The Met Office named Storm Darcy on Friday night (Pictures: Getty/Met Office)
Amber weather warnings have been issued as the UK braces for heavy snow and strong winds this weekend.
Forecasters officially named the incoming Storm Darcy on Friday night, with 20cm of snow due in some parts of the country.
Cold air emanating from Russia and Eastern Europe will move across the UK over the coming days, bringing ‘significant snow’ to parts of Eastern England and Scotland.
Scotland is at risk of some flooding on Saturday, but rain will turn to snow on Sunday before the cold air spreads across the country.
Yellow National Severe Weather Warnings for snow and ice have been issued for the east from Saturday through to Wednesday.
An amber snow warning applies to Norfolk, Suffolk, Essex, and Kent on Sunday.
Chief Meteorologist, Paul Gundersen, said: ‘The UK is in for a notably cold and snowy period over the next week, with very cold air in place over the whole of the UK by Sunday.
‘Showers will see snow accumulating across eastern areas. Within the Amber warning area, more widespread snow is expected and we could see 5-10 cm of snow quite widely, with a chance that a few places could see 20 cm or more.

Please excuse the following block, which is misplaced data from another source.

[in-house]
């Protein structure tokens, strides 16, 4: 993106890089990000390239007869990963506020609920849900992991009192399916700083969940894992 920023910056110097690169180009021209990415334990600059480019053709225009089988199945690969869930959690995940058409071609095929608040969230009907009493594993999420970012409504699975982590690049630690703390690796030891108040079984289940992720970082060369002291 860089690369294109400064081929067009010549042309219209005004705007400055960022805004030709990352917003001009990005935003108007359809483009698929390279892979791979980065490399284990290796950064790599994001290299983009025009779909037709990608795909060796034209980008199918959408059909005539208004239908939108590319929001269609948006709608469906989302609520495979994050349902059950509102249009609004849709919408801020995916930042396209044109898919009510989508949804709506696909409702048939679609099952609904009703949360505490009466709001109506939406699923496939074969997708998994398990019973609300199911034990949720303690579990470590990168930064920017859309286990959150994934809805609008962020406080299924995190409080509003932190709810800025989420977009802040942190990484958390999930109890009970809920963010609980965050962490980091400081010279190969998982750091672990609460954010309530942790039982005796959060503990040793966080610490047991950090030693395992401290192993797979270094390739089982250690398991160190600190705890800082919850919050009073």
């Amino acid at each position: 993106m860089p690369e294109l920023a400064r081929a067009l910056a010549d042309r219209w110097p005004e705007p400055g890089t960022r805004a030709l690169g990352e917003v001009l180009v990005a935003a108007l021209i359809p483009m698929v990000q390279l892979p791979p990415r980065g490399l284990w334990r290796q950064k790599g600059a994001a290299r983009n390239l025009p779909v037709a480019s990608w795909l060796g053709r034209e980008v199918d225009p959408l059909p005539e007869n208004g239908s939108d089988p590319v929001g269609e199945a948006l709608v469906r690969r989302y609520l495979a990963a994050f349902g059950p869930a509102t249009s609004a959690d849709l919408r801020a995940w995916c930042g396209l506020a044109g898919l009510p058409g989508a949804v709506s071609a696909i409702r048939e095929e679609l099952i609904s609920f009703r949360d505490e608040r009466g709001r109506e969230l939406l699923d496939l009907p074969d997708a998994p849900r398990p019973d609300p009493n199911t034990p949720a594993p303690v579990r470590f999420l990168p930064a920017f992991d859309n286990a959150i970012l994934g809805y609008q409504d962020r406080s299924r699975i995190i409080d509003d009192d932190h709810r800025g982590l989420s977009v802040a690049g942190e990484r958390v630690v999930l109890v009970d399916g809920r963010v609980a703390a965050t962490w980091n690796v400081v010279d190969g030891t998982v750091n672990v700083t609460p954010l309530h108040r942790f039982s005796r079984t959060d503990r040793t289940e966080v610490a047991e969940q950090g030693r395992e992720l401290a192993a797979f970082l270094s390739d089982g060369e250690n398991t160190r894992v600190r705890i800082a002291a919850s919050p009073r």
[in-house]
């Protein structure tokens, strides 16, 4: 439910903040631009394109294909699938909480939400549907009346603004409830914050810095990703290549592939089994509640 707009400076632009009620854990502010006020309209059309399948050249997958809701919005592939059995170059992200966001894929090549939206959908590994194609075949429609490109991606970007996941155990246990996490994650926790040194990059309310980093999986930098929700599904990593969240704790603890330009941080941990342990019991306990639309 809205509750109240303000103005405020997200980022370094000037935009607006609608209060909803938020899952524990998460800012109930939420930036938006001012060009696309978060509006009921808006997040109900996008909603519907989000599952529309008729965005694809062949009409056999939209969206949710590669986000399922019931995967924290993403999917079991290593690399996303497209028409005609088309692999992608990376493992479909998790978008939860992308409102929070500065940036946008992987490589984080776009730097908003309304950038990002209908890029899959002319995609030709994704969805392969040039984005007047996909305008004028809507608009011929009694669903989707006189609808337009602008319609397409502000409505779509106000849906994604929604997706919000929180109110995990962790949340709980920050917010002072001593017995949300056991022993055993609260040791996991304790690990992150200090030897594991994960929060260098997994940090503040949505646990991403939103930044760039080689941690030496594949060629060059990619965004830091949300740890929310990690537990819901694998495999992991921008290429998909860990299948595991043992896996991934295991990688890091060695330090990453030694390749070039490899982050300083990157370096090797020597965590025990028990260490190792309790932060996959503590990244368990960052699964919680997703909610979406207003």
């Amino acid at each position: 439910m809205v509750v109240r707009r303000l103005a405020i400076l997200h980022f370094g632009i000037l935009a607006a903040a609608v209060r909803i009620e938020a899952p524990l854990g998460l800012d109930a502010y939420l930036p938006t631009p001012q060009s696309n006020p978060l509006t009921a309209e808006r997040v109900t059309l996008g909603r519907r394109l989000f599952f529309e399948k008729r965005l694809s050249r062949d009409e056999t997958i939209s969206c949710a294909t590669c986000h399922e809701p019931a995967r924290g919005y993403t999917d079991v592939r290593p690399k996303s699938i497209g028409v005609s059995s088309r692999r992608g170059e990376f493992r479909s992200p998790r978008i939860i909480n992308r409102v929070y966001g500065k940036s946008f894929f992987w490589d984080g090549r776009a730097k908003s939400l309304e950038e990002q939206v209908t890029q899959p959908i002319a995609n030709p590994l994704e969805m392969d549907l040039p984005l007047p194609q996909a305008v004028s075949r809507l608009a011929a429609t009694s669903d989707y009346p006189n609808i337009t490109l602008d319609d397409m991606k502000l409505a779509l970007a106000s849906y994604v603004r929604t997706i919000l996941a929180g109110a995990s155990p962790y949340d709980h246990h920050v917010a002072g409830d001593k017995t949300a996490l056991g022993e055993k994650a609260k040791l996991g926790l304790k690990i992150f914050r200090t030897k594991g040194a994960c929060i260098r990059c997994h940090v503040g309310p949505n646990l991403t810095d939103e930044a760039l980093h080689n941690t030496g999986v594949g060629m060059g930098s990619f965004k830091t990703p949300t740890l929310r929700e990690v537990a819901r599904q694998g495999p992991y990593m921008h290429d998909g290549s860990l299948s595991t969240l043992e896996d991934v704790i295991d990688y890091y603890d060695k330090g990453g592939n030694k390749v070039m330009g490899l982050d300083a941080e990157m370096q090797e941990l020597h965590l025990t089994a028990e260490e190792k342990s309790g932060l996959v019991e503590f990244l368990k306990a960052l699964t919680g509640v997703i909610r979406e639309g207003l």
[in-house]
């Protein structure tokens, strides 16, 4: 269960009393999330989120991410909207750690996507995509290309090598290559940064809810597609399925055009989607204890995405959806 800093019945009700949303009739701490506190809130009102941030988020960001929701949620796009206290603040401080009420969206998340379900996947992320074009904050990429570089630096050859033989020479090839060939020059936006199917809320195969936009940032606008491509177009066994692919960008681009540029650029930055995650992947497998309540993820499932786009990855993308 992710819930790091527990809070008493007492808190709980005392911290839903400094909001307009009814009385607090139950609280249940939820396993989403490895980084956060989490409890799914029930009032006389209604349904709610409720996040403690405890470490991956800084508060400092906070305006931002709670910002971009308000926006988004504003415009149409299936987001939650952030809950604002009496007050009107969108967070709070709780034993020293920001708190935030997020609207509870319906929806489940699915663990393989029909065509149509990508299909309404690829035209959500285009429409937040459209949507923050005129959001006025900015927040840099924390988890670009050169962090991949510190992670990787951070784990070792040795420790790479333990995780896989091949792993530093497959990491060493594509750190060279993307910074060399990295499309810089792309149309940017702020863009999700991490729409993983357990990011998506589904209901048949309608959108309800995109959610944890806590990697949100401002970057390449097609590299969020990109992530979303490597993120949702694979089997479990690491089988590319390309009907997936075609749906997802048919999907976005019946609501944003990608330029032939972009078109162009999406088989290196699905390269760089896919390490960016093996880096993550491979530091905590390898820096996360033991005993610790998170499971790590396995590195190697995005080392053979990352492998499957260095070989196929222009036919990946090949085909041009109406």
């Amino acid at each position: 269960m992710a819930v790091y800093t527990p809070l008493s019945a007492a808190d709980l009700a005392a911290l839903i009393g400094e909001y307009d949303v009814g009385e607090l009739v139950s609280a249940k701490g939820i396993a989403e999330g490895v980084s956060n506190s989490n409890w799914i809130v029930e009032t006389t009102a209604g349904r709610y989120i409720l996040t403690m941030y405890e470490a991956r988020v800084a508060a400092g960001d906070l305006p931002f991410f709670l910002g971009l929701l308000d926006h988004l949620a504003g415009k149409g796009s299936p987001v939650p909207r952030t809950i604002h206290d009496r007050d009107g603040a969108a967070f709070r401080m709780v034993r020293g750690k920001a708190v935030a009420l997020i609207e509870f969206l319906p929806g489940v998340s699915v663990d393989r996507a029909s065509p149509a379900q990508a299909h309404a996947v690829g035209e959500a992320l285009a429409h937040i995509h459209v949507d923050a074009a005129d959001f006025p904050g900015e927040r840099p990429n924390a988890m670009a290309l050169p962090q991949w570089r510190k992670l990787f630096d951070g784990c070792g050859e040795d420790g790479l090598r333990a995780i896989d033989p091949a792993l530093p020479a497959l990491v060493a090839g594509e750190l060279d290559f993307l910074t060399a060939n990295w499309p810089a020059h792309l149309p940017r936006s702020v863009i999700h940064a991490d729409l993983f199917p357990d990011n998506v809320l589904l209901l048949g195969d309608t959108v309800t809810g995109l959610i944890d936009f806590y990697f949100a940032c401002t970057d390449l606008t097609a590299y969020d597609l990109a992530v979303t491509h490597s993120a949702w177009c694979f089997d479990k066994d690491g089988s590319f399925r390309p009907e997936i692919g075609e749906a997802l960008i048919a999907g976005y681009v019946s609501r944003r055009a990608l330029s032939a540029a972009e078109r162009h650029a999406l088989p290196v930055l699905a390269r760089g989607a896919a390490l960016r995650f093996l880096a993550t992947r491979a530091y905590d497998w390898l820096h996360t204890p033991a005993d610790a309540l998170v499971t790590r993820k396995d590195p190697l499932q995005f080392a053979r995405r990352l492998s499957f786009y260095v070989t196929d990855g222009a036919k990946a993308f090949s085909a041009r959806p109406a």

Parts of the UK can expect strong winds that will make low temperatures feel colder (Picture: Getty Images)
The Met Office has predicted ‘significant snow’ in parts of Eastern England and Scotland (Picture: Getty Images)
Some parts of the country can expect to see temperatures drop below freezing (Picture: Getty Images)
The cold weather is due to come from Russia and Eastern Europe (Picture: The Met Office)
‘With such severe weather around it’s important to keep up to date with the latest forecast.’
Public Health England’s Dr Owen Landeg, who works in Extreme Events and Health Protection, has urged people to check on those who are vulnerable and could be negatively impacted by the cold.
He said: ‘Cold weather isn’t just uncomfortable it can have a serious impact on health.
‘For older people and those with heart and lung problems it can increase the risks of heart attacks, strokes and chest infections.
‘So, it’s really crucial at this time to remember to check on frail or older neighbours or relatives, especially those living alone or who have serious illnesses.
‘Make a call, or socially-distanced doorstep visit if they live close by, to remind them of some simple but important health tips such as heating their home to at least 18 C (64.4 F) and to keep up to date with the forecast.
‘It’s also helpful to check they have enough food and drinks and any medicines they need. This will help them to stay warm and stay well.’
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